Hillcrest School (Jos, Nigeria)

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For other schools named Hillcrest, see Hillcrest (disambiguation).
Hillcrest School
Hillcrest Logo
Coordinates 9°56′0″N 8°53′00″E / 9.93333°N 8.88333°E / 9.93333; 8.88333
Type Private
Motto Love God Love Others
Religious affiliation(s) Christian
Established 1942
Faculty 31
Enrollment 235
Campus 25 acres (100,000 m2)
Color(s) red and white
Athletics soccer, track and field, volleyball, tennis, basketball
Mascot Hillcrest Hawk

Hillcrest School is a private, co-educational day school situated in the city of Jos in Nigeria which is sponsored by ten Christian mission bodies.

Hillcrest School was ranked 40th out of the top 100 best high schools in Africa by Africa Almanac in 2003, based upon quality of education, student engagement, strength and activities of alumni, school profile, internet and news visibility.[1]


"Except the LORD builds the house, those who build it labor in vain." Psalm 127:1

In 1942, Hillcrest School was founded to provide a Christian education for missionary children by the Church of the Brethren Mission. Anticipation was keen. Clarence and Lucile Heckman had been remodeling and getting ready the storeroom and house on the CBM compound for this hoped for day of July 22, 1942. The teacher, Mary Dadisman, welcomed 12 pupils to begin Hillcrest School, a new venture of the Church of the Brethren Mission. The school room, which also served as a house, had few pupils, with only two who were missionary children of CBM. Miss Dadisman, both a nurse and teacher had left the Garkida hospital to be the first teacher of the school.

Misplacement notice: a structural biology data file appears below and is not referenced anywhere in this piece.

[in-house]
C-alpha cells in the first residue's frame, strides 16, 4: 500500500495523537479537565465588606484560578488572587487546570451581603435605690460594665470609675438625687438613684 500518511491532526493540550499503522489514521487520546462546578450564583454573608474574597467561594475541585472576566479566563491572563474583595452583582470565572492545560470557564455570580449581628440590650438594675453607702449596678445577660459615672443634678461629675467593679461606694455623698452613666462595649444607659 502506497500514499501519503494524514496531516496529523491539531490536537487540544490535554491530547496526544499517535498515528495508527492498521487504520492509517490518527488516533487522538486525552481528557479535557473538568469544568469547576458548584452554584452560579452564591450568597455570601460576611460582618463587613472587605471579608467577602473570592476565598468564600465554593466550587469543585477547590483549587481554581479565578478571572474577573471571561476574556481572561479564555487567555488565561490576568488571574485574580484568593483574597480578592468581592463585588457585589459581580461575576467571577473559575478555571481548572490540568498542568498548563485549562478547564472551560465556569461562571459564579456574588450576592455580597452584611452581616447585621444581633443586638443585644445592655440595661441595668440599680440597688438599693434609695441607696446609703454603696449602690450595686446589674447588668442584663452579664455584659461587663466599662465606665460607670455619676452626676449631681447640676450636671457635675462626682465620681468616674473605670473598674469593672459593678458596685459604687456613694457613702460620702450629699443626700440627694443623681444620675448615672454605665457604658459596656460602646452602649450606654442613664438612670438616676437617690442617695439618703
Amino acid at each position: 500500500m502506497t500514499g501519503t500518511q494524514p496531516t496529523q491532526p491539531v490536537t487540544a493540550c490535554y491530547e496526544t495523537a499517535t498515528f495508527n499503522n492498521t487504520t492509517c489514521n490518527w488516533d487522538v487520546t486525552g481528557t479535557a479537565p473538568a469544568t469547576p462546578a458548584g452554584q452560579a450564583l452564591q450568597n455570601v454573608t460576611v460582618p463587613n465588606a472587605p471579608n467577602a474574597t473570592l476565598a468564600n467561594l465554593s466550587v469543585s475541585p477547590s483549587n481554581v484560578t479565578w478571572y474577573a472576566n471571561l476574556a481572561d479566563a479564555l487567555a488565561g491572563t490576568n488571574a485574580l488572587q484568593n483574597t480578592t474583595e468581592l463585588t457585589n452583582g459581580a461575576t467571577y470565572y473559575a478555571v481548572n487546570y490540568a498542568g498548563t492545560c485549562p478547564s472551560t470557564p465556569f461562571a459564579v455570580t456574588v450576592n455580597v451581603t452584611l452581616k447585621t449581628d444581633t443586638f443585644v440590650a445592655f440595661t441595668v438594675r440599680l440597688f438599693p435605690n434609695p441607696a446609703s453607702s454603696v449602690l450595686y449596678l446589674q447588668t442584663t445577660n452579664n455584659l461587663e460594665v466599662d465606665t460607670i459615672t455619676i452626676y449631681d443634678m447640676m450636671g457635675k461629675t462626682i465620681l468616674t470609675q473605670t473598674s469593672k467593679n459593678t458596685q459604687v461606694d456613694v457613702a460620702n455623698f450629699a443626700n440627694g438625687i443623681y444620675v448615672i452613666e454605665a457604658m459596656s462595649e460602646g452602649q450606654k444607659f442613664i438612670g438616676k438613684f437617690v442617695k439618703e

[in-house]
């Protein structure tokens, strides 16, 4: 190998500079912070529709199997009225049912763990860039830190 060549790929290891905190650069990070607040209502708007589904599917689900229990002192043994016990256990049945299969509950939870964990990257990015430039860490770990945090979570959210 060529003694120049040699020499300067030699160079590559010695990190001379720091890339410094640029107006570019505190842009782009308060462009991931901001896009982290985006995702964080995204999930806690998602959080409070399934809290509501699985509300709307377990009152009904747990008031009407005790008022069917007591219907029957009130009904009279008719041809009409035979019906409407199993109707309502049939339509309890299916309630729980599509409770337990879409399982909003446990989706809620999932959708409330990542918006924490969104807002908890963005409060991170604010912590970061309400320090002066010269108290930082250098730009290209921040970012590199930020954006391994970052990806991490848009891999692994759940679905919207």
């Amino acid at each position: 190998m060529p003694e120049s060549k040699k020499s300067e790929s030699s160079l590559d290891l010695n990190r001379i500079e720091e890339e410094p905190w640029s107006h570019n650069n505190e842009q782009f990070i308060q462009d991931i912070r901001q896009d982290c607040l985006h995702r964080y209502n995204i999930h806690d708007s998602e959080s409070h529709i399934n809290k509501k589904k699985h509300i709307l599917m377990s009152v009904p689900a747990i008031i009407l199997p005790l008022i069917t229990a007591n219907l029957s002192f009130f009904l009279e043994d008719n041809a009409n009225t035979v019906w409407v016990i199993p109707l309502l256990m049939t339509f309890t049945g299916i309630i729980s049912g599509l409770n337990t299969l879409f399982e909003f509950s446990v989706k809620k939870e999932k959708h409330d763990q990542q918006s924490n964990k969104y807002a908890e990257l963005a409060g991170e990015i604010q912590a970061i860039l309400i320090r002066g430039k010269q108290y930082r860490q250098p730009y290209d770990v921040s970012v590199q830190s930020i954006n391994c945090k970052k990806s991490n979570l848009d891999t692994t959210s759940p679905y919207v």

In its first location, the school supplied a bed, food, foster parents, a teacher, but no text books. The order had been placed early, but the books were lost at sea because of the war. A second order was placed. When it didn't arrive, a tracer brought a report: ship sunk. Then in May, 1943 80 different packages arrived. School was dismissed and all the children went with the staff to the post office to bring the first text books to Hillcrest. Books had never been more welcomed by either pupils or teachers.

In 1946, the school moved to the current location. In 1952 Hillcrest had been in operation for 10 years. The enrollment was above 70. A special recognition service was held at St. Piran's church and 8th grade certificates were presented there to the 6 graduates. From the beginning, Hillcrest accepted pupils without regard to race or colour. On March 29, 1947, "The Nigerian Daily Times", Lagos, carried an article "No colour Bar in Brethren Mission School." Other missions quickly developed an interest in Hillcrest. So, in 1955 the Sudan United Mission, Assemblies of God Mission and the United Missionary Society joined CBM's efforts. These original four grew to include the Missouri Synod Lutheran Mission (1963), the American Lutheran Mission (1964), the Nigerian Baptist Mission (1967), Mambilla Baptist Mission (1967), Sudan Interior Mission (1968), the Great Commission Movement (1982), United Methodist and the Wycliffe Bible Translators.